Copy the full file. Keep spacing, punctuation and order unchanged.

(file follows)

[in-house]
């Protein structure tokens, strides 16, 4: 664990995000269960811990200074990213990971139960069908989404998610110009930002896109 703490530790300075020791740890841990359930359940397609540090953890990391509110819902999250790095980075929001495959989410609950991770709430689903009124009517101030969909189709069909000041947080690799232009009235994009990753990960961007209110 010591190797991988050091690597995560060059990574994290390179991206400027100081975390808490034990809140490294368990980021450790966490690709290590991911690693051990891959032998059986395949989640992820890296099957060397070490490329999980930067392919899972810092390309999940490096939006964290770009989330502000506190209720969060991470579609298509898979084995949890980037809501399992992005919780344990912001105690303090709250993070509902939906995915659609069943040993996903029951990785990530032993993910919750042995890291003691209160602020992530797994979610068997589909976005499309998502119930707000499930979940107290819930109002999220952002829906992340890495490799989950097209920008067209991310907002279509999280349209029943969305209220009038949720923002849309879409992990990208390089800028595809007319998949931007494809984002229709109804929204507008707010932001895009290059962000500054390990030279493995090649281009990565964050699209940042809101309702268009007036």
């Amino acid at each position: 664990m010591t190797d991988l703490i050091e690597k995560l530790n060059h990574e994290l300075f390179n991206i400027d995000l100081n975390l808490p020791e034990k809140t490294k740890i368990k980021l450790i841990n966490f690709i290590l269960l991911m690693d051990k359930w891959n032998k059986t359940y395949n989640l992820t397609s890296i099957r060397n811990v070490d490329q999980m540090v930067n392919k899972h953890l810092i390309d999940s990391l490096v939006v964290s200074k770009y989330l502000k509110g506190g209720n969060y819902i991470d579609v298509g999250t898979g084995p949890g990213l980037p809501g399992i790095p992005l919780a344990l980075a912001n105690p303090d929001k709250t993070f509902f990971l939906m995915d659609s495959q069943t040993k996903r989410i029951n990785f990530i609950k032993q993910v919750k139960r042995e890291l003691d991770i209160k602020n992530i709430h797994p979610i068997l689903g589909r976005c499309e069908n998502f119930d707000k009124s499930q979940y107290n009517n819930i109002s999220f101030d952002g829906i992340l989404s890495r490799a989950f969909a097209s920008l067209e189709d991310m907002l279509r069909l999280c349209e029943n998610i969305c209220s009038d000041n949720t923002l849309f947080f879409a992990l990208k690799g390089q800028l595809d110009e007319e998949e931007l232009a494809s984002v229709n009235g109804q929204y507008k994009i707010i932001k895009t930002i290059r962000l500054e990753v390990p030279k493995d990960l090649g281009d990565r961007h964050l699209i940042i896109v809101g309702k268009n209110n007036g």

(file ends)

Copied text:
[in-house]
């Protein structure tokens, strides 16, 4: 664990995000269960811990200074990213990971139960069908989404998610110009930002896109 703490530790300075020791740890841990359930359940397609540090953890990391509110819902999250790095980075929001495959989410609950991770709430689903009124009517101030969909189709069909000041947080690799232009009235994009990753990960961007209110 010591190797991988050091690597995560060059990574994290390179991206400027100081975390808490034990809140490294368990980021450790966490690709290590991911690693051990891959032998059986395949989640992820890296099957060397070490490329999980930067392919899972810092390309999940490096939006964290770009989330502000506190209720969060991470579609298509898979084995949890980037809501399992992005919780344990912001105690303090709250993070509902939906995915659609069943040993996903029951990785990530032993993910919750042995890291003691209160602020992530797994979610068997589909976005499309998502119930707000499930979940107290819930109002999220952002829906992340890495490799989950097209920008067209991310907002279509999280349209029943969305209220009038949720923002849309879409992990990208390089800028595809007319998949931007494809984002229709109804929204507008707010932001895009290059962000500054390990030279493995090649281009990565964050699209940042809101309702268009007036």
């Amino acid at each position: 664990m010591t190797d991988l703490i050091e690597k995560l530790n060059h990574e994290l300075f390179n991206i400027d995000l100081n975390l808490p020791e034990k809140t490294k740890i368990k980021l450790i841990n966490f690709i290590l269960l991911m690693d051990k359930w891959n032998k059986t359940y395949n989640l992820t397609s890296i099957r060397n811990v070490d490329q999980m540090v930067n392919k899972h953890l810092i390309d999940s990391l490096v939006v964290s200074k770009y989330l502000k509110g506190g209720n969060y819902i991470d579609v298509g999250t898979g084995p949890g990213l980037p809501g399992i790095p992005l919780a344990l980075a912001n105690p303090d929001k709250t993070f509902f990971l939906m995915d659609s495959q069943t040993k996903r989410i029951n990785f990530i609950k032993q993910v919750k139960r042995e890291l003691d991770i209160k602020n992530i709430h797994p979610i068997l689903g589909r976005c499309e069908n998502f119930d707000k009124s499930q979940y107290n009517n819930i109002s999220f101030d952002g829906i992340l989404s890495r490799a989950f969909a097209s920008l067209e189709d991310m907002l279509r069909l999280c349209e029943n998610i969305c209220s009038d000041n949720t923002l849309f947080f879409a992990l990208k690799g390089q800028l595809d110009e007319e998949e931007l232009a494809s984002v229709n009235g109804q929204y507008k994009i707010i932001k895009t930002i290059r962000l500054e990753v390990p030279k493995d990960l090649g281009d990565r961007h964050l699209i940042i896109v809101g309702k268009n209110n007036g």